Bryant K. Despeaux
President, The H&F Trolley Trail Association
(10/19) On February 20, 1954, the last clang of the trolley bell rang on the H&F line between Thurmont and Frederick. Although there would be freight service on the line for a few more years, it was the end of an era. The Hagerstown and Frederick Railway tied the county together with lines that ran from Frederick to Thurmont, Braddock
Heights, Jefferson, Middletown, Myersville and beyond. The electric service that was created to power the trolleys would eventually evolve into the Potomac Edison Company. The H&F held easements and right-of-ways on the land that the trolleys ran and Potomac Edison continues to hold many of these easements today to service their power lines.
In the late 1990ís, a group including Bryant Despeaux, Jim Gugel, Pat Ott and Lisa Coblentz, came to the town of Thurmont with an idea to build a multi-use trail on the old trolley line. The group was successful in getting the trail started, but when the trail reached Big Hunting Creek the need for a bridge crossing halted the project. A
steel truss bridge was available from a local bridge replacement project, but due to concerns of lead paint on the bridge the Town would not approve its use. The idea of building a bridge to cross the creek was also presented at the time, but again the Town rejected the idea.
In 2006, the Thurmont Lions Club decided to take on the project and began refurbishing the existing trail and building the bridge to cross the creek which extended the trail to Moser Rd. The Lions Club along with many volunteers and donors from the community did a wonderful job building and enhancing the trail with flowers, benches and
The vision of the H&F Trolley Trail Association is to complete the H&F Trolley Trail all the way to Frederick. This section of the trolley line ran from Thurmont to Lewistown, through Yellow Springs to downtown Frederick along Rosemont Ave. The first phase would go to Catoctin Furnace, linking Thurmont to this important historical site.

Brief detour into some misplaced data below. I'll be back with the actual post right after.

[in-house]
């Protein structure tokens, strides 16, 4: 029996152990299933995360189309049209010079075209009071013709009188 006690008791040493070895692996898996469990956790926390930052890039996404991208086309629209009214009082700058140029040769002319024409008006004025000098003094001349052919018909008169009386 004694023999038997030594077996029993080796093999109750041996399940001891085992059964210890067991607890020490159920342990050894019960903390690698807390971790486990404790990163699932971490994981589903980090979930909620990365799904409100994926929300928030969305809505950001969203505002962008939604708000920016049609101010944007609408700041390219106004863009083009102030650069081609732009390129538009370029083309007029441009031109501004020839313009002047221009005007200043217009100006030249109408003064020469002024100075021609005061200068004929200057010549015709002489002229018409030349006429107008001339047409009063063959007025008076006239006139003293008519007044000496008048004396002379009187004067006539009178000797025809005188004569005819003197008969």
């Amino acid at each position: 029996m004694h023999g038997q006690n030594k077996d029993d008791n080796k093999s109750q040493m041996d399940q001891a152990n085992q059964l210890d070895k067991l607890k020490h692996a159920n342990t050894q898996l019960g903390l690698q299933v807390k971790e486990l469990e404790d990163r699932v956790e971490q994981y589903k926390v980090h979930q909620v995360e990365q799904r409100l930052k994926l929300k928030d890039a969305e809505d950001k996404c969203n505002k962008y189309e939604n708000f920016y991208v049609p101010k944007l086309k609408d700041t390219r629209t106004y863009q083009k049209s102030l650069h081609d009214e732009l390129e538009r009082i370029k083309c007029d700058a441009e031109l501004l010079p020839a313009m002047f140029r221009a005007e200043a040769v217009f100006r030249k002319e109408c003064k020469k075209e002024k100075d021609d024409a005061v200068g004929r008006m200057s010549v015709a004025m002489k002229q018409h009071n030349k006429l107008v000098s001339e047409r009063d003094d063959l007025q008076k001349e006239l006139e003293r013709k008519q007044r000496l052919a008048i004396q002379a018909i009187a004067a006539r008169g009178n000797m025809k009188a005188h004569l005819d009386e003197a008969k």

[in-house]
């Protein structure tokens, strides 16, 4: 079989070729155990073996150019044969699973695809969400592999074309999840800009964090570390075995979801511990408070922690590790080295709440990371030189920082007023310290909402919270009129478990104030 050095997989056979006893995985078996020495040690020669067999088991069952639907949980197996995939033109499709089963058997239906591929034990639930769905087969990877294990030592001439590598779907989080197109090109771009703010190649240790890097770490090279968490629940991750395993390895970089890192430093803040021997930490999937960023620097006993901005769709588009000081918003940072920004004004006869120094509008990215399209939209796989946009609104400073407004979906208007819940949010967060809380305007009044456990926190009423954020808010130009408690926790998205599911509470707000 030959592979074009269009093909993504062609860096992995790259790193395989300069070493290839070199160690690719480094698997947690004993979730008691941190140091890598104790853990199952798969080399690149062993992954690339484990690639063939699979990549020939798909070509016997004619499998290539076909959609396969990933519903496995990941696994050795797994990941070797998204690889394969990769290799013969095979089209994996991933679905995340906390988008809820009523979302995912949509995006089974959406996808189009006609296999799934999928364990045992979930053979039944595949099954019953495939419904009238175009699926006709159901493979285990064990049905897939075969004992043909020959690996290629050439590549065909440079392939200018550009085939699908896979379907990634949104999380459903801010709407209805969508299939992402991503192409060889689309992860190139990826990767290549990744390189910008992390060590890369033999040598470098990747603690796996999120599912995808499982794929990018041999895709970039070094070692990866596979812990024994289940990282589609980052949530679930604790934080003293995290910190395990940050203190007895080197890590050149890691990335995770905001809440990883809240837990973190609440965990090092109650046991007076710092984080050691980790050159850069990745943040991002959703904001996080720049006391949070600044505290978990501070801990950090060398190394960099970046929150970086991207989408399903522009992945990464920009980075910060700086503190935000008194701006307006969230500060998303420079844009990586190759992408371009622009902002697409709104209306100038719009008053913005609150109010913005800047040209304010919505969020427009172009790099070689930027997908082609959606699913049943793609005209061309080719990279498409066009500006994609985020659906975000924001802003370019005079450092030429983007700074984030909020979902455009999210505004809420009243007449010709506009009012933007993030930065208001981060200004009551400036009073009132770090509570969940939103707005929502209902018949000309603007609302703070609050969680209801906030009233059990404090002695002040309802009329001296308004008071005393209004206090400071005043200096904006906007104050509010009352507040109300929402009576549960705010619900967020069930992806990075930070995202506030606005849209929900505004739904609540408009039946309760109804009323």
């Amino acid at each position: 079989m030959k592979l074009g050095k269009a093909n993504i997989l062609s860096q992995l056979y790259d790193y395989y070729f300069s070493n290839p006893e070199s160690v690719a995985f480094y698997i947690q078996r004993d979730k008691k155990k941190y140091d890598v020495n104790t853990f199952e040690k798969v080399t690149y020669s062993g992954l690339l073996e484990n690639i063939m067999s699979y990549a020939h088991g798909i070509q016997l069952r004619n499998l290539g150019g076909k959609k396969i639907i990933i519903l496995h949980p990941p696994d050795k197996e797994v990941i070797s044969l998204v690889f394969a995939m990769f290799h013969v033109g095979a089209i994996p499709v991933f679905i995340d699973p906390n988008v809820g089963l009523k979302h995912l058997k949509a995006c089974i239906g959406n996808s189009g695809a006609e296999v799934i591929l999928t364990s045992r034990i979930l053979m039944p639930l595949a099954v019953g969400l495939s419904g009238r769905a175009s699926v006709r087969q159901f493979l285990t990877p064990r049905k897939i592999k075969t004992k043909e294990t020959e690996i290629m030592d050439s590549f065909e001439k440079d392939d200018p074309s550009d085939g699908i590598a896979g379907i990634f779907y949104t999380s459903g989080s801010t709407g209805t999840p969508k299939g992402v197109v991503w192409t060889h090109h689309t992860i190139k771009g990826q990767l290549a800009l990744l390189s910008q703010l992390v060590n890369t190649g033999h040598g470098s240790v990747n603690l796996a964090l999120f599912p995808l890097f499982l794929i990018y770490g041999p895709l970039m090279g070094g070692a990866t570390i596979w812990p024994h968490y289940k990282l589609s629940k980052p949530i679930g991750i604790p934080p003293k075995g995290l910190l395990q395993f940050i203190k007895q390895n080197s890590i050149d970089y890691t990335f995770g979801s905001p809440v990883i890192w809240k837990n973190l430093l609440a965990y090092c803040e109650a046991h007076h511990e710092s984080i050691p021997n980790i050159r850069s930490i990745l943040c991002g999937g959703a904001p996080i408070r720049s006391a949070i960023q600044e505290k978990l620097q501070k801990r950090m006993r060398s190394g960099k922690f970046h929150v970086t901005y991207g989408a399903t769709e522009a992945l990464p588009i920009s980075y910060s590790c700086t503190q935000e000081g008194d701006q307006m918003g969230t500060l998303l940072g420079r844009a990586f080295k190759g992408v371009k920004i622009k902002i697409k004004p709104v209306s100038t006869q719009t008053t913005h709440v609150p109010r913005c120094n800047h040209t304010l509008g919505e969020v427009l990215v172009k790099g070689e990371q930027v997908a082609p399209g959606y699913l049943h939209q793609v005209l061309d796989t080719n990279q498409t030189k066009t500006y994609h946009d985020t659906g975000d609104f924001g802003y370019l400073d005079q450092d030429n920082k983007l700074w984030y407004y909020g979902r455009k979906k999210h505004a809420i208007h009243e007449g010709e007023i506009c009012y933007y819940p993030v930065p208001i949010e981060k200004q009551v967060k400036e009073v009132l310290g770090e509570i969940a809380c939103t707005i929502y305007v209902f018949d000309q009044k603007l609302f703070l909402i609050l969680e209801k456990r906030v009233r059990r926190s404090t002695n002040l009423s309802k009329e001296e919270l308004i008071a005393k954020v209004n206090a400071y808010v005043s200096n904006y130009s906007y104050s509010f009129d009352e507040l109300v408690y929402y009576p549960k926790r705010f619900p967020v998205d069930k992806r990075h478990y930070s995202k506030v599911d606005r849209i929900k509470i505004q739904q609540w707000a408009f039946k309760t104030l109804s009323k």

This connection would also link the trails in the state and federal parks to the trolley trail. The next phase would take the trail to Lewistown. After reaching Lewistown, then continuing on to connect with the trail system in Frederick, connecting just off Rosemont Ave.
A trail link to Emmitsburg would be the next logical step to connecting Frederick with the northern part of the county. There is also interest to construct a trail to Thurmont and Gettysburg from Emmitsburg. A trail from Frederick to Thurmont, Emmitsburg and on to Gettysburg would bring tourism and add great economic benefits.
The mission of the H&F Trolley Trail Association is to promote the creation of the trail, build awareness and raise funds for construction and upkeep. It would be favorable to be able to build the trail using private donations, grants and volunteers if possible and then turn the trail over to the county as a designated park.
Although the trail in Thurmont is less than three-quarters of a mile, it is well used. Recently, the trail has been paved making it more compatible for strollers, skaters and wheelchairs. The benefits of a multi-use trail are significant. Not only would this trail bring tourism revenue into the county, but it would provide a safe trail for
biking, hiking and other uses and offer another avenue for county residents to increase their physical activity and improve their health. In a 2012 Economic Impact Study on The Heritage Rail Trail in York County, Pennsylvania, a trail that is similar in length to the proposed Trolley Trail, the study found that the trail drew in 281,185 annual visits resulting in
over $4.4 million dollars in revenue to the local economy. The trail would also allow for safe bicycle commuting from the northern part of the county to Fort Detrick and downtown Frederick.
The Trolley Trail would be a huge project and getting the first phase to the historic Catoctin Furnace would be a great start and would help prove the concept of the benefits of this north/south-connecting trail in the county.
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